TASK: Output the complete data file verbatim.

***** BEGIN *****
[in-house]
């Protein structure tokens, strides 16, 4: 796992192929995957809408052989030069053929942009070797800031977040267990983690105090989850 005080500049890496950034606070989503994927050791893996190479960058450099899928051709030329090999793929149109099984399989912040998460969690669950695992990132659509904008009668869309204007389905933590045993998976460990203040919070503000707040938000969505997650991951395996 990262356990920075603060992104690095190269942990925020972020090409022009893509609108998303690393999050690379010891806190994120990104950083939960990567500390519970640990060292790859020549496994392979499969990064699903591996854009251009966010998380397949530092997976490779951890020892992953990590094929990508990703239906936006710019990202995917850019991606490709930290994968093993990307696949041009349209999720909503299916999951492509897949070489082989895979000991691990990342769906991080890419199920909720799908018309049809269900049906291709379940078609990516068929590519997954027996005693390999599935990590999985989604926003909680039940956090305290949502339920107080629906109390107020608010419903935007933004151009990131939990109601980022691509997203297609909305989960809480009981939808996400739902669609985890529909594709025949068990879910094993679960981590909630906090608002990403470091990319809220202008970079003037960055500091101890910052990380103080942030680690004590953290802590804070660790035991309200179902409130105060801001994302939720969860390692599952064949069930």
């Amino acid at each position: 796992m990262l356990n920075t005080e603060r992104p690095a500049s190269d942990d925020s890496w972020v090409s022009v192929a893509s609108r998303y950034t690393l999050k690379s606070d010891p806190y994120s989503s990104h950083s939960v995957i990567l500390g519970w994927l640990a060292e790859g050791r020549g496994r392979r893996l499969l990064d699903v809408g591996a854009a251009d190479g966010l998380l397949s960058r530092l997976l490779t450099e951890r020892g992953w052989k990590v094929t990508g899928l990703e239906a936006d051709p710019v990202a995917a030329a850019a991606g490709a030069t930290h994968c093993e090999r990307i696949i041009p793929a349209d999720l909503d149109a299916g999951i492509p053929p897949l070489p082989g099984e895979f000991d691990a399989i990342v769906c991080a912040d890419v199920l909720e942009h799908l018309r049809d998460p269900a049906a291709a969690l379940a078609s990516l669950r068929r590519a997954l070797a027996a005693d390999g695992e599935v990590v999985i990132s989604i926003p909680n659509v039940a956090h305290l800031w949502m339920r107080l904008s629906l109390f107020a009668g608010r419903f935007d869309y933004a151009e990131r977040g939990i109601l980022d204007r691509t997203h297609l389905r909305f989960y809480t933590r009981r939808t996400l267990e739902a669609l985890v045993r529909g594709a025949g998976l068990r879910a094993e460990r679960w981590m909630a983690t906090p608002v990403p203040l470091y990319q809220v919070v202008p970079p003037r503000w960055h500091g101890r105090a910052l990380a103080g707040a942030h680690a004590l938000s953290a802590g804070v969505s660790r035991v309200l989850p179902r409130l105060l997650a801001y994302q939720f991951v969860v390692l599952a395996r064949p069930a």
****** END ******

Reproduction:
[in-house]
């Protein structure tokens, strides 16, 4: 796992192929995957809408052989030069053929942009070797800031977040267990983690105090989850 005080500049890496950034606070989503994927050791893996190479960058450099899928051709030329090999793929149109099984399989912040998460969690669950695992990132659509904008009668869309204007389905933590045993998976460990203040919070503000707040938000969505997650991951395996 990262356990920075603060992104690095190269942990925020972020090409022009893509609108998303690393999050690379010891806190994120990104950083939960990567500390519970640990060292790859020549496994392979499969990064699903591996854009251009966010998380397949530092997976490779951890020892992953990590094929990508990703239906936006710019990202995917850019991606490709930290994968093993990307696949041009349209999720909503299916999951492509897949070489082989895979000991691990990342769906991080890419199920909720799908018309049809269900049906291709379940078609990516068929590519997954027996005693390999599935990590999985989604926003909680039940956090305290949502339920107080629906109390107020608010419903935007933004151009990131939990109601980022691509997203297609909305989960809480009981939808996400739902669609985890529909594709025949068990879910094993679960981590909630906090608002990403470091990319809220202008970079003037960055500091101890910052990380103080942030680690004590953290802590804070660790035991309200179902409130105060801001994302939720969860390692599952064949069930």
């Amino acid at each position: 796992m990262l356990n920075t005080e603060r992104p690095a500049s190269d942990d925020s890496w972020v090409s022009v192929a893509s609108r998303y950034t690393l999050k690379s606070d010891p806190y994120s989503s990104h950083s939960v995957i990567l500390g519970w994927l640990a060292e790859g050791r020549g496994r392979r893996l499969l990064d699903v809408g591996a854009a251009d190479g966010l998380l397949s960058r530092l997976l490779t450099e951890r020892g992953w052989k990590v094929t990508g899928l990703e239906a936006d051709p710019v990202a995917a030329a850019a991606g490709a030069t930290h994968c093993e090999r990307i696949i041009p793929a349209d999720l909503d149109a299916g999951i492509p053929p897949l070489p082989g099984e895979f000991d691990a399989i990342v769906c991080a912040d890419v199920l909720e942009h799908l018309r049809d998460p269900a049906a291709a969690l379940a078609s990516l669950r068929r590519a997954l070797a027996a005693d390999g695992e599935v990590v999985i990132s989604i926003p909680n659509v039940a956090h305290l800031w949502m339920r107080l904008s629906l109390f107020a009668g608010r419903f935007d869309y933004a151009e990131r977040g939990i109601l980022d204007r691509t997203h297609l389905r909305f989960y809480t933590r009981r939808t996400l267990e739902a669609l985890v045993r529909g594709a025949g998976l068990r879910a094993e460990r679960w981590m909630a983690t906090p608002v990403p203040l470091y990319q809220v919070v202008p970079p003037r503000w960055h500091g101890r105090a910052l990380a103080g707040a942030h680690a004590l938000s953290a802590g804070v969505s660790r035991v309200l989850p179902r409130l105060l997650a801001y994302q939720f991951v969860v390692l599952a395996r064949p069930a």